Consider next a comparison of the flexion/extension angle estimates through the gait cycle as reported in Fig 7, following the same procedure described above in the context of Fig 3. Illustrated are the mean (solid curves) and one standard deviation from the mean (shaded regions) for both measurement modalities. The largest differences in the means arise during the stance phase. However, the measured stride-to-stride variability in flexion/extension angle (the average width of the shaded regions) is only 0.2 degrees larger for the IMU-based estimates versus MOCAP estimates.

Mean and standard deviation of the estimated hip flexion/extension angle for the right (A) and left (B) hip. Solid lines denote mean and shaded regions denote ± one standard deviation. Time is normalized by gait cycle time.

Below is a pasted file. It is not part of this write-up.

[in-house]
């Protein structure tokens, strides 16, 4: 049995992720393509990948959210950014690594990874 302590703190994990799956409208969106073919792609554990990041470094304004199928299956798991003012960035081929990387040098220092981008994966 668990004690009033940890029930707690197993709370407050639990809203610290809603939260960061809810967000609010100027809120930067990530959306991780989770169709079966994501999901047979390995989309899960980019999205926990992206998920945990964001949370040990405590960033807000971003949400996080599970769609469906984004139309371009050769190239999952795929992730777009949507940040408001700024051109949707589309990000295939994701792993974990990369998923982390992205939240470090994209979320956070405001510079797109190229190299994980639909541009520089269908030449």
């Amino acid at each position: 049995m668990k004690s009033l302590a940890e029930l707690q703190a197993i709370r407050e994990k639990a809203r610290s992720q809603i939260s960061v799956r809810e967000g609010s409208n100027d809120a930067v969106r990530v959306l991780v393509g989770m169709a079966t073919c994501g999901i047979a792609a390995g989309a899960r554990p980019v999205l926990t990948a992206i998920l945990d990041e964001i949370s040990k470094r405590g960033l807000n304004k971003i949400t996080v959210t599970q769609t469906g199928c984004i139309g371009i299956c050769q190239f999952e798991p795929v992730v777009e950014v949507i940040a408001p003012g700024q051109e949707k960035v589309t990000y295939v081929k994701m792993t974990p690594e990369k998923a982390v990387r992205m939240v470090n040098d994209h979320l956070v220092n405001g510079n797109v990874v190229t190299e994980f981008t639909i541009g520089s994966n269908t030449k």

Finally, we assess the differences in estimated stride length, step width and the trajectories of both feet for all straight walking strides. The differences in estimated stride length and step width over all strides are reported in Table 5. The mean differences remain below 2% of the average value for both stride length (0.77 m) and step width (0.38 m), while the RMS differences remain below 7% and 5%, respectively.

Fig 8 compares the forward, lateral and vertical coordinates of the right (Fig 8A) and left (Fig 8B) foot IMU to those measured by MOCAP. Both mean (solid line) and one standard deviation (shaded region) are illustrated as functions of time (normalized by gait cycle). Note significantly enlarged scales for lateral and vertical displacements. Additionally, note that these trajectories show the relative displacement of the IMU center and not the position of the ground contact point itself (refer to Fig 1B); thus, negative vertical displacement (Fig 8) does not necessarily represent penetrations of the ground.

Forward, lateral and vertical coordinates of right (A) foot and left (B) foot compared to MOCAP. Solid lines denote the mean and shaded regions denote ± one standard deviation. Note significantly enlarged scales of lateral and vertical displacements.

## Discussion